On the flip side, term limits have helped boost diversity within the Legislature. Nevada became the first state last year to have a female-majority Legislature and more than a third of lawmakers are people of color.
“We know that term limits obviously bring in new people, and I don’t think you can dispute how that’s transformed the Legislature in terms of the increased number of women and minorities,” Damore said. “That wouldn’t have happened with term limits.”
But turnover has also decreased the institutional knowledge within the Legislature. Democratic state Sen. David Parks, who is beginning his 12th legislative session, is term-limited and cannot run for re-election to the Senate in 2020. Democratic Assemblywoman Maggie Carlton, who heads the budget committee, is on her 11th session — she ran for her current office after being term-limited in the Senate but will be term-limited in the Assembly after the 2020 election.
Although 17 lawmakers are just beginning their first terms, another 16 are only on their second. That lack of institutional knowledge among lawmakers gives veteran lobbyists and the executive branch an upper hand. Lawmakers typically rely on a single staff member, known as an attaché, for day-to-day help, and lean on their caucus’ staff for additional support.
“The governor controls all the data and all the agencies. It really strengthens the governor,” Herzik said. “What we do know in political science is the Nevada governor is not that strong on paper, but in practice he really is.”
Will it ever change?
Proponents of more frequent legislative sessions say it would raise the profile of the Legislature, giving the “people’s branch” more power instead of ceding it to the executive or judicial branches that can act year-round. Opponents say the biennial format keeps costs down, serves as a check on hasty decision-making and allows breathing room between sessions in which to study issues.
“[The Legislative Counsel Bureau] ramps up, like they’re ramping up now, hiring temporary administrative assistants, hiring more analysts and their people are earning overtime like no other,” Herzik said. “But if you went to a more professional yearly legislature, those positions would become permanent and that’s an increased cost and that’s real hard to sell in Nevada.”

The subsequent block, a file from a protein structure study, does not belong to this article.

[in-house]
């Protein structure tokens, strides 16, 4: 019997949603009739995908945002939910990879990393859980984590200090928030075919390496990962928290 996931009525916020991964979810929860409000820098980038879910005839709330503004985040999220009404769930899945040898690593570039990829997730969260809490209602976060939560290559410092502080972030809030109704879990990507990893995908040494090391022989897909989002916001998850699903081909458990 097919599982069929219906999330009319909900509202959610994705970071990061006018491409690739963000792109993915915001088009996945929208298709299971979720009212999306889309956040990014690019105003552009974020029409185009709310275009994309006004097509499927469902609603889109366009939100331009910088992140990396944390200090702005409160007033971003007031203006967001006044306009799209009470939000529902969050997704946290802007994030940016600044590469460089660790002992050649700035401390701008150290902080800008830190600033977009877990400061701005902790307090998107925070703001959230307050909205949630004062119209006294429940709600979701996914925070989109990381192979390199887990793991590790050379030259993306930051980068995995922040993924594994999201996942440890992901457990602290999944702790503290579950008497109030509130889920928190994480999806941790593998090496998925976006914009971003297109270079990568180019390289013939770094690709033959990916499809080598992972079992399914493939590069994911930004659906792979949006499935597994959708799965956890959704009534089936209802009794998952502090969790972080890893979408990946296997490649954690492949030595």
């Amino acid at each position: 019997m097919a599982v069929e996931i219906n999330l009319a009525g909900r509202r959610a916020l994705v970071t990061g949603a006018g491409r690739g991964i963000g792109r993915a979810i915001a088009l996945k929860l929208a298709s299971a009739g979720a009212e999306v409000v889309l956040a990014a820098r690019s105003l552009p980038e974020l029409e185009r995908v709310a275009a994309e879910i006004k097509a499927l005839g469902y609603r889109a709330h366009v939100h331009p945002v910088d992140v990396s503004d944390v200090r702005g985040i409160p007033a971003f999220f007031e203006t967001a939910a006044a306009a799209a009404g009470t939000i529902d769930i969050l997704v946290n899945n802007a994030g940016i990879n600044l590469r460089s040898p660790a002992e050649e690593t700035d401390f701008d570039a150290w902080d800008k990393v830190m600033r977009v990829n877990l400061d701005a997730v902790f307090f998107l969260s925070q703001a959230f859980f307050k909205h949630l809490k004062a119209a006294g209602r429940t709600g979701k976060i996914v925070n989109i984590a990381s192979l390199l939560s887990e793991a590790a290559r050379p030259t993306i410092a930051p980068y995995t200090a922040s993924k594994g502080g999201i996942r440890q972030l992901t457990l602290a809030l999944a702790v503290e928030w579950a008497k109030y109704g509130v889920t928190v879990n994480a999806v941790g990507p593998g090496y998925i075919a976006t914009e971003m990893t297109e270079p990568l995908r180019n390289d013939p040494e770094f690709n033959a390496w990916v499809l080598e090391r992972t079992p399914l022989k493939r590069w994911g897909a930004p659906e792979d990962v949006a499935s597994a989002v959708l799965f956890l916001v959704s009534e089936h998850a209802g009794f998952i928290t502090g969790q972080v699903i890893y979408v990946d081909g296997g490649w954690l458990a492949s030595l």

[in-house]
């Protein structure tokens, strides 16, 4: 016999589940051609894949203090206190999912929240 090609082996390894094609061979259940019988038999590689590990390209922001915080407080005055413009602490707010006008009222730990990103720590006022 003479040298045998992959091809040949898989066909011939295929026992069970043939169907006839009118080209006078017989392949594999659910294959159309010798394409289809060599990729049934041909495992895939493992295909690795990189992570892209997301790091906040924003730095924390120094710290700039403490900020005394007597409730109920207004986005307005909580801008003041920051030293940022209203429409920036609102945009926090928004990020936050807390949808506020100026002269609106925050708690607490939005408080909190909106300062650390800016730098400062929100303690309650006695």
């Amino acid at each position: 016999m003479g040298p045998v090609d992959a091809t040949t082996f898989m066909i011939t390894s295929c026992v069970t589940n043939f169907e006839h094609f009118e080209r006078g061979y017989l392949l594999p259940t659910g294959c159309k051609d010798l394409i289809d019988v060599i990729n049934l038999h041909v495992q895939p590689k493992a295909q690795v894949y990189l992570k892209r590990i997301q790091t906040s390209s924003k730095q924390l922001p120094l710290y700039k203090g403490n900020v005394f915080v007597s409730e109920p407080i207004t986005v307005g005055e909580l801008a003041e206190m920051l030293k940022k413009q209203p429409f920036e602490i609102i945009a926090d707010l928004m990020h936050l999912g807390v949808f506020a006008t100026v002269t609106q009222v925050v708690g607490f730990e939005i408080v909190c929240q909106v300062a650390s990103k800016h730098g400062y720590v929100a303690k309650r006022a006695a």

A more palatable solution than an annual session might be changing the session to include 120 working days, rather than calendar days, and splitting it into one 90-day session and a shorter 30-day session in the off year — as a proposed constitutional amendment recommended last year. Another suggestion is tying legislator pay to the median income for Nevadans in an effort to help recruit and maintain a diverse pool of lawmakers.
Anderson would like to see the state paying lawmakers a base, year-round salary — at least $60,000 a year — and health benefits, then prohibiting them from holding outside employment. That would allow lawmakers to delve more deeply into the issues they’ll work on during the session, and avoid conflicts of interest, real or perceived.
Watkins said he’s not bothered by the pay arrangement, but he wishes the legislative session corresponded more with the school year to ease the burden on parents. His proposal is having a 60-day session in Las Vegas one year, and a 60- or 90-day session the next year in Carson City, where summer weather is far more bearable than in Southern Nevada.
But with any major changes in the legislative structure far off at best, today’s politicians will continue to make the tough decision between pursuing what could be meaningful and impactful public service in the Legislature, and their goals for their personal and professional lives.
“It was difficult to choose between something that sometimes was the most fulfilling part of your life,” Anderson said, but “when you realize it’s affecting your ability to save up for retirement, when it affects your ability to have health insurance, when it affects your ability to have a family … you really have to focus on the numbers and sense.”
Jackie Valley contributed to this report.